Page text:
This tradition has been reinforced both by the dead ends facing dramaturgy and the contemporary versions of postmodernity in the theatre. Moreover, the familiarity established in the conscience of the audience through readership gains prominence today acting as a safe refuge offered by the illustration of past relationships and situations very close to the heart of the majority of contemporary audiences.
Among the works of the same category distinguished ones are “The Killer Woman2” and “The American” by Al. Papadiamantis, “The Pope Joanna” and “The Tale of a husband from Syros” by Em. Roidis, “My mother’s sin” and “My life’s only journey” by G. Vizyinos, “The Woman from Zante” by D. Solomos, “Captain Mihalis” by N. Kazantzakis, “Hagiography of Andreas Kordopatis” by Gr. Valtinos, “The double book” by D. Chatzis and so on. The same category may include staged versions of great epic and epic-lyrical compositions such as Homer’s Iliad, the Byzantine epic of Digenis Akritas (10th c.) and Erotokritos by V. Kornaros (16th c.).
Another category comprises dramatised biographies which either already existed or were especially written in prose based on the life stories of renowned music figures such as “Eftychia Papagiannopoulou”, “Sotiria Bellou. The wandering life of a rebetissa” , “Who is after my life?” based on the life of composer M. Theodorakis, a stage act framed by the great musical hits of past decades. Another distinctive example is that of “Aggela Papazoglouo”, a stage act presenting the life of an emblematic personality connected to modern History (The Asia Minor Disaster), which has been a box office success for twelve years.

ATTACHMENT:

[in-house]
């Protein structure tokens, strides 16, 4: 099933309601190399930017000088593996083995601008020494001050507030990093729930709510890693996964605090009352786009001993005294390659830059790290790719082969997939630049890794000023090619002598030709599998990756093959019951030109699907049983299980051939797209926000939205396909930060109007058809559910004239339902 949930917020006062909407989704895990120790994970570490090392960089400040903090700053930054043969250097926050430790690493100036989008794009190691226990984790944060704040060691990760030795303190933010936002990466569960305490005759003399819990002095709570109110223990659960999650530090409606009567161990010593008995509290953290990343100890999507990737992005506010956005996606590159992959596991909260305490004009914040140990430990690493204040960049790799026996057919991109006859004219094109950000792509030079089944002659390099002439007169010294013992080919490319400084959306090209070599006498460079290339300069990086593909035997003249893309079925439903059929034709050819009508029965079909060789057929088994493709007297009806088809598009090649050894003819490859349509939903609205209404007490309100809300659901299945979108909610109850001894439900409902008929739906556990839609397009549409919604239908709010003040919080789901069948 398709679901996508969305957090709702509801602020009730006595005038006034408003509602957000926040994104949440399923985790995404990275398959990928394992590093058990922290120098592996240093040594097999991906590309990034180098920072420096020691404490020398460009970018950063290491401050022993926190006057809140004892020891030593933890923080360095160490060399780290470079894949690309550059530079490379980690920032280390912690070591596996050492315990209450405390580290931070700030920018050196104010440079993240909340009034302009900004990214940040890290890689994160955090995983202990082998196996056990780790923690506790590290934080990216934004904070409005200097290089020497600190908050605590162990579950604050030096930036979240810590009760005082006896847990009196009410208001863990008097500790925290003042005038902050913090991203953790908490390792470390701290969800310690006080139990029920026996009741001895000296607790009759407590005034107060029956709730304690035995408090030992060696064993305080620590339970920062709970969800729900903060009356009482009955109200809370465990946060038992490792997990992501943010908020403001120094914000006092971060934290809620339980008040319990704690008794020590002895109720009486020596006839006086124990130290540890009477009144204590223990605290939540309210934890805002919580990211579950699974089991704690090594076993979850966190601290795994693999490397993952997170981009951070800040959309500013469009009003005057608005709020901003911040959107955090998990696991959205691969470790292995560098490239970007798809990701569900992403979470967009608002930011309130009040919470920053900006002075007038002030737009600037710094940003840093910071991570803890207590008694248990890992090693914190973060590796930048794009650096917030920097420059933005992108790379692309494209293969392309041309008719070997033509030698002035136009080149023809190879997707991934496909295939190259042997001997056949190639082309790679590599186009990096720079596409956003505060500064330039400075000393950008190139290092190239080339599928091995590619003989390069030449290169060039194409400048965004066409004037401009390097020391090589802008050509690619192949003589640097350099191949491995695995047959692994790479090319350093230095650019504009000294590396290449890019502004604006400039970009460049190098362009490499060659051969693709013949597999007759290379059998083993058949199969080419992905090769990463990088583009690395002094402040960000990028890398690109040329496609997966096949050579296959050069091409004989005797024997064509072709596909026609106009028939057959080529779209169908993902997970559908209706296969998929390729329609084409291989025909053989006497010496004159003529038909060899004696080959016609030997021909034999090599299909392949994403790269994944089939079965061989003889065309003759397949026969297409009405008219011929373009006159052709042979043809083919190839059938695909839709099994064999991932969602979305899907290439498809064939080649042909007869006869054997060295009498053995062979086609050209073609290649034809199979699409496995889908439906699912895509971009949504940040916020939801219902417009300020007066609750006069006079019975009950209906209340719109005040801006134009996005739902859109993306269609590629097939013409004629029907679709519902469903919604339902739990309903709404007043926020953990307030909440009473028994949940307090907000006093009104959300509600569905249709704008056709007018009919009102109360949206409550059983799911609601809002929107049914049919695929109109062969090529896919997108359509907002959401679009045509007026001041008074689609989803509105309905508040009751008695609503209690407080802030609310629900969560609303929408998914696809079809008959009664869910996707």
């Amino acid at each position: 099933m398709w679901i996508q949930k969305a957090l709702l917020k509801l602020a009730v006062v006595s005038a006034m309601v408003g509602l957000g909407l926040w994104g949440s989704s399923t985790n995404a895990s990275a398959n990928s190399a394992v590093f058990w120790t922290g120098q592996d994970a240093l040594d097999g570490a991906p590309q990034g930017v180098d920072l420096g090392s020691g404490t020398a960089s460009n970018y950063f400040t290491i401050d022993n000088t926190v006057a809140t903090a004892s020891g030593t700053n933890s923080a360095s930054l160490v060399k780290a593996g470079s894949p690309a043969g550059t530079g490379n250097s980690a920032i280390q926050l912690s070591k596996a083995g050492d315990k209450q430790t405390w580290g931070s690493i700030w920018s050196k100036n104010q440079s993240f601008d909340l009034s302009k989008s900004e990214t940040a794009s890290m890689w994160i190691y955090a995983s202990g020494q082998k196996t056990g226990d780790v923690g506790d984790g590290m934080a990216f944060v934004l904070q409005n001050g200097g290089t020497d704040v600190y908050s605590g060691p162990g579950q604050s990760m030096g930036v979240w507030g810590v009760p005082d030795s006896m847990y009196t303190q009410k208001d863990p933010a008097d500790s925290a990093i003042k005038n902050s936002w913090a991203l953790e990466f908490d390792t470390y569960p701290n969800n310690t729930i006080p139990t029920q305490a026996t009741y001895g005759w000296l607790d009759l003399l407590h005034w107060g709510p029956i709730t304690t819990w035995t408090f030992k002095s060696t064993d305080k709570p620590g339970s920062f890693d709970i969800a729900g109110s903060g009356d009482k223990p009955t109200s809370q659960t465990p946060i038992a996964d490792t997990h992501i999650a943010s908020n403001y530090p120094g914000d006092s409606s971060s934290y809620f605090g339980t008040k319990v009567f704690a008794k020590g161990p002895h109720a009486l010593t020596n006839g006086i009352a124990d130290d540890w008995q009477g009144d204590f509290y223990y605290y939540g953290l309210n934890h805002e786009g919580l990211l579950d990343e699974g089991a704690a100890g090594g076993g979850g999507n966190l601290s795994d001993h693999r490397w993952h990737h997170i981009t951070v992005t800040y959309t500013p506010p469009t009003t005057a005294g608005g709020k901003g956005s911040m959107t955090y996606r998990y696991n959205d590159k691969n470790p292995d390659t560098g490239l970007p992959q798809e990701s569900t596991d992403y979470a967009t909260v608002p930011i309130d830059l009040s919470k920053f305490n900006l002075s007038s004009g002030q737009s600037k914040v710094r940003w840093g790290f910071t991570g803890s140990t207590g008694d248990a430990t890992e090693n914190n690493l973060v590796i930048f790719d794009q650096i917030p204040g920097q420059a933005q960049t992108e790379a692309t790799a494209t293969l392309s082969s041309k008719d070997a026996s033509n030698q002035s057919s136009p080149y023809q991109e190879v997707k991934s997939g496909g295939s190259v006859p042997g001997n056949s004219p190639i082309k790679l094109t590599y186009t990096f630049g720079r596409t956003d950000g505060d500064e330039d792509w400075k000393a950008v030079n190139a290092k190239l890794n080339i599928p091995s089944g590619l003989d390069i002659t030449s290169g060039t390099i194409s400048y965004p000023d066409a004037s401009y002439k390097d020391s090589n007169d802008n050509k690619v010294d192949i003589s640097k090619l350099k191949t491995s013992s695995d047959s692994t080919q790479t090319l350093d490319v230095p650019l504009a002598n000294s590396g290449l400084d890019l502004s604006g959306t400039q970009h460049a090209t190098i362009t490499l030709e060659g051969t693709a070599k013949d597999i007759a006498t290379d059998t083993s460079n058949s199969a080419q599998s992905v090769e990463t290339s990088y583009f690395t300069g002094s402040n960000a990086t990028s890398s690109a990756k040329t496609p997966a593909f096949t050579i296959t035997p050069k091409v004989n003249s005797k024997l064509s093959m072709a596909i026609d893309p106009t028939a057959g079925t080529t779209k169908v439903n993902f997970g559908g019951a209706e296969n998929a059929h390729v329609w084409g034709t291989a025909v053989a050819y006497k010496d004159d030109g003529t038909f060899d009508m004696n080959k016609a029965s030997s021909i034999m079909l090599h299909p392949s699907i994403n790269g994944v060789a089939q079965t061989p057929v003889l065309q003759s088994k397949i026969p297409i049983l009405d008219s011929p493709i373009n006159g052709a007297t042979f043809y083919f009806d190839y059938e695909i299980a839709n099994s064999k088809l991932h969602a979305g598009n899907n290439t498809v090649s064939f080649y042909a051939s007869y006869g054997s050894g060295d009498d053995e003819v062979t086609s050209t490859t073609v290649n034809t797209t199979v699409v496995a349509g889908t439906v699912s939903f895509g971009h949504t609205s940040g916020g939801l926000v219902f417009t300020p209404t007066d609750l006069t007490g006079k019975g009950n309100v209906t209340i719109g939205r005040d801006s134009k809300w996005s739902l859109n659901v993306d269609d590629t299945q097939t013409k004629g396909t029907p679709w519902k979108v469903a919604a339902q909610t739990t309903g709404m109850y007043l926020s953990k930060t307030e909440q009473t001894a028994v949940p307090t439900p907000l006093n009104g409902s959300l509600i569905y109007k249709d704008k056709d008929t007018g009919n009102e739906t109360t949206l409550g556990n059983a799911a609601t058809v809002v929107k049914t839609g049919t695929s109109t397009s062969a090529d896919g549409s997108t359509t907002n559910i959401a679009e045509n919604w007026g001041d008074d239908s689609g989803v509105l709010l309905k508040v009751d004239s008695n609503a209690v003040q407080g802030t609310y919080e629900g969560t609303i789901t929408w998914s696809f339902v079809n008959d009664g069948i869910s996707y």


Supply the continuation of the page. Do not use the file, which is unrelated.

To round up the documentation of all previous mentioned views concerning the relieving effect of the past and the turn of modern Greek theatre to historic subjects and obsolete situations, which can serve as a refuge and an alibi for the current unpleasant reality, we also have to refer to to the theatrical space as the place of reception and promotion of theatrical spectacles.
All the previously mentioned performances take place in the Athenian scene and grand theatrical multifunctional facilities, addressed at a mass audience of middle and upper classes, of relatively homogeneous mature age groups sharing the same memories of the past.
Nostalgia, reminiscence, escapism and beautification of the times past, covering and hiding reality, the innocent or not so innocent complicity of the audience to the objectionable intentions and choices of the contributors constitute a new reality for the Greek theatre, a response to the challenges and deadlocks of the present experienced by Greek society.


This research has been co-financed by the European Union (European Social Fund – ESF) and Greek national funds through the Operational Program “Education and Lifelong Learning” of the National Strategic Reference Framework (NSRF) – Research Funding Program: THALIS –UOA- ……………………………………………………………………..